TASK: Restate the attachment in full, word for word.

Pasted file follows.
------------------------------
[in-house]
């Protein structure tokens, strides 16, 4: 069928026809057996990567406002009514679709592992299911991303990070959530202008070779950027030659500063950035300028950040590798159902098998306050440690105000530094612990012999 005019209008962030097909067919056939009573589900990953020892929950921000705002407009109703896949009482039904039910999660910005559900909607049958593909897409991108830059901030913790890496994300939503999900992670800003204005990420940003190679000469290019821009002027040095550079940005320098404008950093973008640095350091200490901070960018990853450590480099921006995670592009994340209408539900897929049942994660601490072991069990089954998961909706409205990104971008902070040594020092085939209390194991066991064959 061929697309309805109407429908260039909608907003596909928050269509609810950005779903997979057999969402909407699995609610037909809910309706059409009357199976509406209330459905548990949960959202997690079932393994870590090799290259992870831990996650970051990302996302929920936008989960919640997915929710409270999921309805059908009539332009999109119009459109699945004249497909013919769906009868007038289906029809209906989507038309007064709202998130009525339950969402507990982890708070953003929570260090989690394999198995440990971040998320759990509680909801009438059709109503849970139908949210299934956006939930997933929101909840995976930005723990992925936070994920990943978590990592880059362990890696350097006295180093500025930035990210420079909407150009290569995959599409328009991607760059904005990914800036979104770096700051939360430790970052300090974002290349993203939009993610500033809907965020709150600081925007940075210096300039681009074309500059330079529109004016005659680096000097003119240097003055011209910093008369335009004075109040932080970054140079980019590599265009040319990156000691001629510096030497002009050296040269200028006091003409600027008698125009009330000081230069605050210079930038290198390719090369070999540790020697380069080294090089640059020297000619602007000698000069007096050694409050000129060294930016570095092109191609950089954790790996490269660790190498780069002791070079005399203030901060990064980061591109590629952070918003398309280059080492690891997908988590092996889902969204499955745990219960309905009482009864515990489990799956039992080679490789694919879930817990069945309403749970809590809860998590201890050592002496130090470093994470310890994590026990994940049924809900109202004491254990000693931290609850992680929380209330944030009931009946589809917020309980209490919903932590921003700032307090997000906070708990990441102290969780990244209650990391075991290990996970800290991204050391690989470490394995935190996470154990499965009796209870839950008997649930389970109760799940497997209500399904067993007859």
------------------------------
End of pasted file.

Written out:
[in-house]
């Protein structure tokens, strides 16, 4: 069928026809057996990567406002009514679709592992299911991303990070959530202008070779950027030659500063950035300028950040590798159902098998306050440690105000530094612990012999 005019209008962030097909067919056939009573589900990953020892929950921000705002407009109703896949009482039904039910999660910005559900909607049958593909897409991108830059901030913790890496994300939503999900992670800003204005990420940003190679000469290019821009002027040095550079940005320098404008950093973008640095350091200490901070960018990853450590480099921006995670592009994340209408539900897929049942994660601490072991069990089954998961909706409205990104971008902070040594020092085939209390194991066991064959 061929697309309805109407429908260039909608907003596909928050269509609810950005779903997979057999969402909407699995609610037909809910309706059409009357199976509406209330459905548990949960959202997690079932393994870590090799290259992870831990996650970051990302996302929920936008989960919640997915929710409270999921309805059908009539332009999109119009459109699945004249497909013919769906009868007038289906029809209906989507038309007064709202998130009525339950969402507990982890708070953003929570260090989690394999198995440990971040998320759990509680909801009438059709109503849970139908949210299934956006939930997933929101909840995976930005723990992925936070994920990943978590990592880059362990890696350097006295180093500025930035990210420079909407150009290569995959599409328009991607760059904005990914800036979104770096700051939360430790970052300090974002290349993203939009993610500033809907965020709150600081925007940075210096300039681009074309500059330079529109004016005659680096000097003119240097003055011209910093008369335009004075109040932080970054140079980019590599265009040319990156000691001629510096030497002009050296040269200028006091003409600027008698125009009330000081230069605050210079930038290198390719090369070999540790020697380069080294090089640059020297000619602007000698000069007096050694409050000129060294930016570095092109191609950089954790790996490269660790190498780069002791070079005399203030901060990064980061591109590629952070918003398309280059080492690891997908988590092996889902969204499955745990219960309905009482009864515990489990799956039992080679490789694919879930817990069945309403749970809590809860998590201890050592002496130090470093994470310890994590026990994940049924809900109202004491254990000693931290609850992680929380209330944030009931009946589809917020309980209490919903932590921003700032307090997000906070708990990441102290969780990244209650990391075991290990996970800290991204050391690989470490394995935190996470154990499965009796209870839950008997649930389970109760799940497997209500399904067993007859």